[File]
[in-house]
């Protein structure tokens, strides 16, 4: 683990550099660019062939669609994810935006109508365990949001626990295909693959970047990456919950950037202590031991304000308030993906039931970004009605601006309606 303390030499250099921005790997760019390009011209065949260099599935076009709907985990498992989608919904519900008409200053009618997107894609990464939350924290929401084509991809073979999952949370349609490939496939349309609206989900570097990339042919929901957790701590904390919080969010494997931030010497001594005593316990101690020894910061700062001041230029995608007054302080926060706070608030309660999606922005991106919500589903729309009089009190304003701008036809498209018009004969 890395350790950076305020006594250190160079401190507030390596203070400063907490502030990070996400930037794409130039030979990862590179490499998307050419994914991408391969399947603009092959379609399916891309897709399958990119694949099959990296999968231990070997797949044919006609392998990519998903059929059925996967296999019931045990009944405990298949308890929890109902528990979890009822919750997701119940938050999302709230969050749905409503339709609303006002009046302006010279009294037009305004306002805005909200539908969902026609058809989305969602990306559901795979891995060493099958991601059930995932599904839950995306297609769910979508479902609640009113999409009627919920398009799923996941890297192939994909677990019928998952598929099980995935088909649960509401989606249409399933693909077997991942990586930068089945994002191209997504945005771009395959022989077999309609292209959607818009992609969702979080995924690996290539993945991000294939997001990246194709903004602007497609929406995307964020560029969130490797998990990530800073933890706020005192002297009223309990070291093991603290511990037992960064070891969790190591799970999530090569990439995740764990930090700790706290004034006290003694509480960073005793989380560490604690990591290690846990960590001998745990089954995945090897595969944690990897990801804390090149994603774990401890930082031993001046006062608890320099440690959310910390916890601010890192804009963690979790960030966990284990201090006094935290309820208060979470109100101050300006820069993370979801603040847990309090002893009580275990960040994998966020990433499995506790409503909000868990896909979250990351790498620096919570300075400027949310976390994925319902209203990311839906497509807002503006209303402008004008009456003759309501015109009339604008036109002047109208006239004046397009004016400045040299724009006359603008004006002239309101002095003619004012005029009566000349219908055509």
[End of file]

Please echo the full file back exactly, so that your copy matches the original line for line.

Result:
[in-house]
């Protein structure tokens, strides 16, 4: 683990550099660019062939669609994810935006109508365990949001626990295909693959970047990456919950950037202590031991304000308030993906039931970004009605601006309606 303390030499250099921005790997760019390009011209065949260099599935076009709907985990498992989608919904519900008409200053009618997107894609990464939350924290929401084509991809073979999952949370349609490939496939349309609206989900570097990339042919929901957790701590904390919080969010494997931030010497001594005593316990101690020894910061700062001041230029995608007054302080926060706070608030309660999606922005991106919500589903729309009089009190304003701008036809498209018009004969 890395350790950076305020006594250190160079401190507030390596203070400063907490502030990070996400930037794409130039030979990862590179490499998307050419994914991408391969399947603009092959379609399916891309897709399958990119694949099959990296999968231990070997797949044919006609392998990519998903059929059925996967296999019931045990009944405990298949308890929890109902528990979890009822919750997701119940938050999302709230969050749905409503339709609303006002009046302006010279009294037009305004306002805005909200539908969902026609058809989305969602990306559901795979891995060493099958991601059930995932599904839950995306297609769910979508479902609640009113999409009627919920398009799923996941890297192939994909677990019928998952598929099980995935088909649960509401989606249409399933693909077997991942990586930068089945994002191209997504945005771009395959022989077999309609292209959607818009992609969702979080995924690996290539993945991000294939997001990246194709903004602007497609929406995307964020560029969130490797998990990530800073933890706020005192002297009223309990070291093991603290511990037992960064070891969790190591799970999530090569990439995740764990930090700790706290004034006290003694509480960073005793989380560490604690990591290690846990960590001998745990089954995945090897595969944690990897990801804390090149994603774990401890930082031993001046006062608890320099440690959310910390916890601010890192804009963690979790960030966990284990201090006094935290309820208060979470109100101050300006820069993370979801603040847990309090002893009580275990960040994998966020990433499995506790409503909000868990896909979250990351790498620096919570300075400027949310976390994925319902209203990311839906497509807002503006209303402008004008009456003759309501015109009339604008036109002047109208006239004046397009004016400045040299724009006359603008004006002239309101002095003619004012005029009566000349219908055509």